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ID: 6984230
10 years ago we DOS and different priorities/problems

dplambert, try this code(you need to add one listbox and 2 buttons :

on my pc int ~ 1400
lng ~ 500

Option Explicit

Private Declare Function GetTickCount Lib "kernel32" () As Long

Private Sub Command1_Click()
Dim i As Long
Dim j As Integer
Dim k As Integer
Dim p As Integer
Dim start1 As Long
Dim end1 As Long

start1 = GetTickCount

For i = 0 To 100000000
j = 500
k = 459
p = j + k

Next i
end1 = GetTickCount
List1.AddItem "Integer - " & (end1 - start1)

End Sub

Private Sub Command2_Click()
Dim i As Long
Dim j As Long
Dim k As Long
Dim p As Long
Dim start1 As Long
Dim end1 As Long

start1 = GetTickCount

For i = 0 To 100000000
j = 500
k = 459
p = j + k

Next i
end1 = GetTickCount
List1.AddItem "Long - " & (end1 - start1)

End Sub

Command1.Caption = "Int"
Command2.Caption = "Long"
End Sub
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Expert Comment

ID: 6984366
>10 years ago we [had] DOS

Good point.

Your tests prove that longs are FASTER than integers, but do not prove that they are better.  And as I point out, what will happen when you move that code to a 64-bit system?  Will the ints still be 3x slower?  They may in fact be quicker because the parser needs to split apart only 2 bytes rather than 4 bytes before reassembling them into 8 bytes.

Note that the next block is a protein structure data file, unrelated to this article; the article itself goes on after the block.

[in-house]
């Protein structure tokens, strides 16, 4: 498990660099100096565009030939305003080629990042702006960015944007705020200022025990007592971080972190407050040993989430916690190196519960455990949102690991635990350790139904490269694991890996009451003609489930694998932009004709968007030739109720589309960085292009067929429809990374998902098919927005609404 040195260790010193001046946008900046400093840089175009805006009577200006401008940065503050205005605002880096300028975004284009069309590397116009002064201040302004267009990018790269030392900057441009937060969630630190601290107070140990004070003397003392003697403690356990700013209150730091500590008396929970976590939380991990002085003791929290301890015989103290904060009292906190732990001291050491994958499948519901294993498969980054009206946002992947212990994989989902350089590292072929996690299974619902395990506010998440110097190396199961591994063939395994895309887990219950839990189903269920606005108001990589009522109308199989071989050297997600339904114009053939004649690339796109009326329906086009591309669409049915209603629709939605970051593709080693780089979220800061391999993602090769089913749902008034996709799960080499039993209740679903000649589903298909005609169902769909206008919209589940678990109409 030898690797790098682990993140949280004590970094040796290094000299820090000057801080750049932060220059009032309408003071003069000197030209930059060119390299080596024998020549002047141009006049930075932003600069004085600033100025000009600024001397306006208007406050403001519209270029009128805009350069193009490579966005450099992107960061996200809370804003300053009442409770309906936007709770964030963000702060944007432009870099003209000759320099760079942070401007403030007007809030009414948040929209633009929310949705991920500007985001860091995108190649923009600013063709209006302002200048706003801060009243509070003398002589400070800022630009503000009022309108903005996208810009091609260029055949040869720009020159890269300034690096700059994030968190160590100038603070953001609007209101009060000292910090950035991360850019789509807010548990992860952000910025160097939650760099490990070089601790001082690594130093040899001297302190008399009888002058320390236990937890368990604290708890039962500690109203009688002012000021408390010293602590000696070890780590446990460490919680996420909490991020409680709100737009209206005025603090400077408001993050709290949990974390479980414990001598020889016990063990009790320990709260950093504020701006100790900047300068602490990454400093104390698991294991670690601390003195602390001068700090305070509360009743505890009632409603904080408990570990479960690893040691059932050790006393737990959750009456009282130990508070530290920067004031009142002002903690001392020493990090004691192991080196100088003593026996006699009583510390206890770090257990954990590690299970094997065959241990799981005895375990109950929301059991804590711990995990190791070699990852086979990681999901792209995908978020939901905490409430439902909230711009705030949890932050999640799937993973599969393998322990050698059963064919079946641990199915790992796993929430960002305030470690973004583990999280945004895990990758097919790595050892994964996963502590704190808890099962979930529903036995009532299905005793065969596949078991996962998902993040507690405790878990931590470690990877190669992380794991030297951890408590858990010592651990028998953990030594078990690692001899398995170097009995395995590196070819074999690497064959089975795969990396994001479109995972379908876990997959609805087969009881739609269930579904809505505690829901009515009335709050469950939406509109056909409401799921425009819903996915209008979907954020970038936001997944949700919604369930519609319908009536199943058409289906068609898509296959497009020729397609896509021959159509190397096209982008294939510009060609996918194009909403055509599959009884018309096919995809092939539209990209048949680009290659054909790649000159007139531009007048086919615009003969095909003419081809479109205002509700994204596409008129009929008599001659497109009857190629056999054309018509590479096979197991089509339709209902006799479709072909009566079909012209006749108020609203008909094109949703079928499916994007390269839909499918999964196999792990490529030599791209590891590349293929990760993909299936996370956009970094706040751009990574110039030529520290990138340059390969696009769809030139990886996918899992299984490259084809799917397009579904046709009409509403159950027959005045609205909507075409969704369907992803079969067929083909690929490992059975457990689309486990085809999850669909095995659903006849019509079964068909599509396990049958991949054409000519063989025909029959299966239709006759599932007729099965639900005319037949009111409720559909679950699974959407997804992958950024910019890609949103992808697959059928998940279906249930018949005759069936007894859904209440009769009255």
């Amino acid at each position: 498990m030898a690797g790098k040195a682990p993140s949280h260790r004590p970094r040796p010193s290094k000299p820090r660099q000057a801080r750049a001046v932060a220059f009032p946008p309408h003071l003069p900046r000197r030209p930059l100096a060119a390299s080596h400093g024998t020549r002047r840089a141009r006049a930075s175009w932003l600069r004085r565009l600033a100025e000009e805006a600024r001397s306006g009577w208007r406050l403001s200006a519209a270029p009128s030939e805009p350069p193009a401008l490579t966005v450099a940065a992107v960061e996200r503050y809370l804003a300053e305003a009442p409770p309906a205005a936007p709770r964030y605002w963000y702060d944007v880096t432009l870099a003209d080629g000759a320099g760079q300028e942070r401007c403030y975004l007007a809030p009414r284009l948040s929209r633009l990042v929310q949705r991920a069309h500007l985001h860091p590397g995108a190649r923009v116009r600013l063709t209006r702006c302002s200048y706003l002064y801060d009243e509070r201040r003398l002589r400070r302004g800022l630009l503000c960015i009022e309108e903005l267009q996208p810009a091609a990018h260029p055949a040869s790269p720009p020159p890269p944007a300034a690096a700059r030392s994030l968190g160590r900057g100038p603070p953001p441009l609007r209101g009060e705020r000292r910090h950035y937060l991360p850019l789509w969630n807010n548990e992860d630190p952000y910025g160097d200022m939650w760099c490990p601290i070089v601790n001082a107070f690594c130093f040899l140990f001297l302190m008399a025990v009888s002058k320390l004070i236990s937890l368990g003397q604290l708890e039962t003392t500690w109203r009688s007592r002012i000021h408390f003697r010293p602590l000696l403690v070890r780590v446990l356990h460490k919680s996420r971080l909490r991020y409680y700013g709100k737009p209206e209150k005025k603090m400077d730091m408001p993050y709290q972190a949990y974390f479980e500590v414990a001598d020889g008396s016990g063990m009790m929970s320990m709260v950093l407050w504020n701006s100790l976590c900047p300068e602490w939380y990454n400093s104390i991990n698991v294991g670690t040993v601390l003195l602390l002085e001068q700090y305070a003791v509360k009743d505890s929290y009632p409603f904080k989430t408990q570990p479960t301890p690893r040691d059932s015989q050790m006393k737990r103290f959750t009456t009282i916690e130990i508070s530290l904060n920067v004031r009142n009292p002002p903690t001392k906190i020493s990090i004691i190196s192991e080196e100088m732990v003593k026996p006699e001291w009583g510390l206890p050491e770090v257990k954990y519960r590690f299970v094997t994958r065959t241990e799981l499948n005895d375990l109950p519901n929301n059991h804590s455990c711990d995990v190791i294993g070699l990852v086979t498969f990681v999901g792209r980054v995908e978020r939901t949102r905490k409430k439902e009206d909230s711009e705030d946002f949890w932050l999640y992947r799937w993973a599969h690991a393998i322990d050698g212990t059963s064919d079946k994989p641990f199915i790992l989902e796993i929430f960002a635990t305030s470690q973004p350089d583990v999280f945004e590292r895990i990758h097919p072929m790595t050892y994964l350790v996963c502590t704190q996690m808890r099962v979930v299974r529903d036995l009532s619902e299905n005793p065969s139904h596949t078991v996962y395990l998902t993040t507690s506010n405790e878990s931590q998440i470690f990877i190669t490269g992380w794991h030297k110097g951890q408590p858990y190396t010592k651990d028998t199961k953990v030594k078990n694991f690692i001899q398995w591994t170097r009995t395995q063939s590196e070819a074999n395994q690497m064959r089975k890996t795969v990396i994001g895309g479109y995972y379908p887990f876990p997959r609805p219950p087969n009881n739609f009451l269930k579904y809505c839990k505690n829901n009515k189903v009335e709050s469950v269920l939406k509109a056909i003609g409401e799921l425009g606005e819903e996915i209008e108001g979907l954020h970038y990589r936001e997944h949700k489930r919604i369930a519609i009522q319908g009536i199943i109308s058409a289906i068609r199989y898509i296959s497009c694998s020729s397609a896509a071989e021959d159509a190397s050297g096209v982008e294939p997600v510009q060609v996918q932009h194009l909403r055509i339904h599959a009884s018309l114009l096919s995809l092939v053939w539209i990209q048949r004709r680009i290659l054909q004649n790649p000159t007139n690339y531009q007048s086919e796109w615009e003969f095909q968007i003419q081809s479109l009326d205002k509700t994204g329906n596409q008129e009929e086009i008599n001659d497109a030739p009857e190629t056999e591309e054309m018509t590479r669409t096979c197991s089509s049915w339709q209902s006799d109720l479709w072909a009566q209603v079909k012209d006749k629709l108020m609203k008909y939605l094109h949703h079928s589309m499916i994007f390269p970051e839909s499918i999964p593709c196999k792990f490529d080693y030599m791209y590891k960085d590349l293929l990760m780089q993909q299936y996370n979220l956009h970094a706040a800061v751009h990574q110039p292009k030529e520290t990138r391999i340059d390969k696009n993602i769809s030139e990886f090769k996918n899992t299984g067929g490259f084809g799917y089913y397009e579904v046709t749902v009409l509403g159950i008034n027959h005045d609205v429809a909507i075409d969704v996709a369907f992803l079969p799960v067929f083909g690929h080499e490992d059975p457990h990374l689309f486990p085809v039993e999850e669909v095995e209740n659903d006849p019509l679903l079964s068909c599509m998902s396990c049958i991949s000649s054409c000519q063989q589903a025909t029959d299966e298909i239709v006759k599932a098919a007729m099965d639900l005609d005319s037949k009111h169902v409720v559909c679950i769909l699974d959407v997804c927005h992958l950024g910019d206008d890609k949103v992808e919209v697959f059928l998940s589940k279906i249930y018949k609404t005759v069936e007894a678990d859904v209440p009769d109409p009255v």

I still say, "Use the proper choice for the job.  If there is not "proper" choice, then use what is currently the fastest with an understanding that it may be slower next year."
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Author Comment

ID: 6984553
From what I've read above, it's no doubt that Long is faster than Integer/Byte in terms of processing speed. So if you're making something intense like an action game, you should definitely use Long. However, most applications out there probably won't realize much benefit in terms of speed.

I think that a decade ago, variable sizes were a big deal because memory was a bigger concern. I remember working on my Commodore 64 - you could hit that RAM ceiling real quick unless you carefully picked your data types. Now, memory is cheap and in bulk so that most programmers don't have to worry about even 100k being used.

From a conceptual viewpoint, the distinction between Byte/Integer/Long is important. If I have a variable that can hold values 0-10, then by the textbook, I should use Byte. In terms of design, especially from the non-programmers viewpoint, this is important. Why have Hungarian notation if all of your numbers are lngNumber? It helps to put scope on what these variables are doing.